Yesterday I looked through the eyes of a robot.
t was a NAO robot fitted with a 3D printed set of goggles, so that the robot has two real cameras on its head (the eyes of the NAO robot are not in fact cameras). I was in another room wearing an Oculus Rift headset. The Oculus was hooked up to the NAO’s goggle cameras, so that I could see through those cameras – in stereo vision.
But it was even better than that. The head positioning system of the Oculus headset was also hooked up to the robot, so I could turn my head and – in sync – the robot’s head moved. And I was standing in front of a Microsoft Kinect that was tracking my arm movements. Those movements were being sent to the NAO, so by moving my arms I was also moving the robot’s arms.
All together this made for a pretty compelling immersive experience. I was able look down while moving my (robot) arms and see them pretty much where you would expect to see your own arms. The illusion was further strengthened when Peter placed a mirror in front of the NAO robot, so I could see my (robot) self moving in the mirror. Then it got weird. Peter asked me to open my hand and placed a paper cup into it. I instinctively looked down and was momentarily shocked not to see the cup in my hand. That made me realise how quickly – within a couple of minutes of donning the headset – I was adjusting to the new robot me.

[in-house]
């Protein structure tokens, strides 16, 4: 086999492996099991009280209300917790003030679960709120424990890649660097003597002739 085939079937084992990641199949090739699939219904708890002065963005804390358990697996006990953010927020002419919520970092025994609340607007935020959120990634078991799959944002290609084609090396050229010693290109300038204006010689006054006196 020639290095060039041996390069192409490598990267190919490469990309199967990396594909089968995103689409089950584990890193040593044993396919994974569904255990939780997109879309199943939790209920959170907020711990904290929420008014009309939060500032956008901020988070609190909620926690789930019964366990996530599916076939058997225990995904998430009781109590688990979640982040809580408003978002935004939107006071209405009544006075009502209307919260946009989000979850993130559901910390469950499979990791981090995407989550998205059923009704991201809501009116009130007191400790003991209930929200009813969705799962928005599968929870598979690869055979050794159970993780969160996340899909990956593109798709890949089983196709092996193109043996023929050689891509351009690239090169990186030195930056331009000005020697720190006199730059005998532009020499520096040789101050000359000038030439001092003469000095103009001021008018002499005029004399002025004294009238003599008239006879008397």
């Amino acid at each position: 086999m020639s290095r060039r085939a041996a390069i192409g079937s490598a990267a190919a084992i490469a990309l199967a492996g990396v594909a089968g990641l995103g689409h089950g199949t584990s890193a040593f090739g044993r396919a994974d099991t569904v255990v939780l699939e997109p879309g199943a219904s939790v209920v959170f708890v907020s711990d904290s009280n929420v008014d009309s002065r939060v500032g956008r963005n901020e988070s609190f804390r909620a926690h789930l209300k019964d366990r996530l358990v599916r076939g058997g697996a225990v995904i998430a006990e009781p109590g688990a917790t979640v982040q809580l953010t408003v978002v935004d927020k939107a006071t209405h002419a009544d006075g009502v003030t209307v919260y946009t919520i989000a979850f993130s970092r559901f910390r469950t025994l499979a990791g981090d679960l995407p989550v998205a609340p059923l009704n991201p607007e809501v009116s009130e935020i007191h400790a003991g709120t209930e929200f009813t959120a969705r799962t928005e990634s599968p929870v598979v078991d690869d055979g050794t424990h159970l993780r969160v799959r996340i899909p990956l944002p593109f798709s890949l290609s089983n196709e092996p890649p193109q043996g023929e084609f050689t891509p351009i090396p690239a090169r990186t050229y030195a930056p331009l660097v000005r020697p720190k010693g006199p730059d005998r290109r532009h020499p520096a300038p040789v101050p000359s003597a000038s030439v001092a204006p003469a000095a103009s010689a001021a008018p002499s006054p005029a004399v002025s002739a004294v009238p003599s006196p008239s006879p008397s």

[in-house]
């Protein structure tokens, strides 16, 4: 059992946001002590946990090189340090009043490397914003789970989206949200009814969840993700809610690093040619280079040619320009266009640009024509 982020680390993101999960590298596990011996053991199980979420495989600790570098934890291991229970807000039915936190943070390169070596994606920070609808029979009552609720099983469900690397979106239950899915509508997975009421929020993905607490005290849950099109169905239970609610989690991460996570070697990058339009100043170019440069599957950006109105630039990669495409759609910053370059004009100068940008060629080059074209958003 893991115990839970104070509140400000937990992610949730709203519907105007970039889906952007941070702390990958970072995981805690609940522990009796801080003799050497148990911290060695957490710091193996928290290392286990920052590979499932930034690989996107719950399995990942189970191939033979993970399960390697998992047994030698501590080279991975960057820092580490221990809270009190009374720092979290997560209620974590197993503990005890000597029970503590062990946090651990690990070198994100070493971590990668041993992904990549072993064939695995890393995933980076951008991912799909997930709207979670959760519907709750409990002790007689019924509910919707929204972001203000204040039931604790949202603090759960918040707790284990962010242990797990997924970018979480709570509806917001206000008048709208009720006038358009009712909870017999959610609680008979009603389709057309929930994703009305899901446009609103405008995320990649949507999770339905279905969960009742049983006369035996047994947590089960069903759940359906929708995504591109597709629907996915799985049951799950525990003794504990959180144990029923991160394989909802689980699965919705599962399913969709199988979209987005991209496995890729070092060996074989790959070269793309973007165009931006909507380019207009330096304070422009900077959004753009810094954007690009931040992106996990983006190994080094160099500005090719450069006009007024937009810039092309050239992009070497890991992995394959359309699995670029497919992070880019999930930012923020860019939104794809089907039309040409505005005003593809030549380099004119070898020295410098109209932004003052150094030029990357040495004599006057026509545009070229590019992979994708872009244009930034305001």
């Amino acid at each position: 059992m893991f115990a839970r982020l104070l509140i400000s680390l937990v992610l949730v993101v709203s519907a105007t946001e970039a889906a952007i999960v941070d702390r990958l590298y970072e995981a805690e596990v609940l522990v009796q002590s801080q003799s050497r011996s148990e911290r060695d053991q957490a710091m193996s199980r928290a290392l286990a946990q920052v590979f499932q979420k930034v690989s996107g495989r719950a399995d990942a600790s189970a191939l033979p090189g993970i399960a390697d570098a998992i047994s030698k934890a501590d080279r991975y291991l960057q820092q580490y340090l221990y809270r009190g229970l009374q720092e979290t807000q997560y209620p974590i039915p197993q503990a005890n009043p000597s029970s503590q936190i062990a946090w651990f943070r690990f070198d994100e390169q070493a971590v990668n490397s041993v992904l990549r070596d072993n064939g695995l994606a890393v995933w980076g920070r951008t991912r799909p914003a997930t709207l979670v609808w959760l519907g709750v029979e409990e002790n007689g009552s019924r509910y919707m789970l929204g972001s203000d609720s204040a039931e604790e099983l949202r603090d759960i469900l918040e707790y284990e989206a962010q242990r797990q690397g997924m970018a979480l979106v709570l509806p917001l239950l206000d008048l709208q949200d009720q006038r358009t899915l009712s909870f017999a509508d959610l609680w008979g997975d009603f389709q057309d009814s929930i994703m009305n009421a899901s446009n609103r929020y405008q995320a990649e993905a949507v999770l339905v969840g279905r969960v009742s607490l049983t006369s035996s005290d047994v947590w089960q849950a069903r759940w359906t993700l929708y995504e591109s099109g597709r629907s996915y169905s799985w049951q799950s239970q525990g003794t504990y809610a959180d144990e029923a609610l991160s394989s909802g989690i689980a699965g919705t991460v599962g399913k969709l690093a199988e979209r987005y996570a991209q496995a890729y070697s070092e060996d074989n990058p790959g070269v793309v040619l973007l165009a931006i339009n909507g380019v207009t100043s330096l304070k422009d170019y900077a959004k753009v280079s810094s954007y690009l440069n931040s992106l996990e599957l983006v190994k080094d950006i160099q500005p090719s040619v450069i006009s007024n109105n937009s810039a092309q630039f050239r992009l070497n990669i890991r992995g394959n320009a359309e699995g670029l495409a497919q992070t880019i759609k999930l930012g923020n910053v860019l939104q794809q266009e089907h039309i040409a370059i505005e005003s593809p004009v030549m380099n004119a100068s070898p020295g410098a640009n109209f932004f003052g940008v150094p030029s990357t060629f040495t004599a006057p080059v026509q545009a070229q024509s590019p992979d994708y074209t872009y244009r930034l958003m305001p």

This setup, developed here in the BRL by my colleagues Paul Bremner and Pete Gibbons, is part of a large EPSRC project called Being There. Paul and Peter are investigating the very interesting question of how humans interact with and via teleoperated robots, in shared social spaces. I think teleoperated robot avatars will be hugely important in the near future – more so than fully autonomous robots. But our robot surrogates will not look like a younger buffer Bruce Willis. They will look like robots. How will we interact with these surrogate robots – robots with human intelligences, human personalities – seemingly with human souls? Will they be treated with the same level of respect that would be accorded their humans if they were actually there, in the flesh? Or be despised as voyeuristic; an uninvited webcam on wheels?
ere is a YouTube video of an earlier version of this setup, without the goggles or Kinect:
didn’t get the feeling of what it is like to be a robot, but it’s a step in that direction.
Hewlett-Packard Professor of Electronic Engineering, UWE Bristol Visiting Professor, Department of Electronics, University of York Director of the UWE Science Communication Unit EPSRC Senior Media Fellow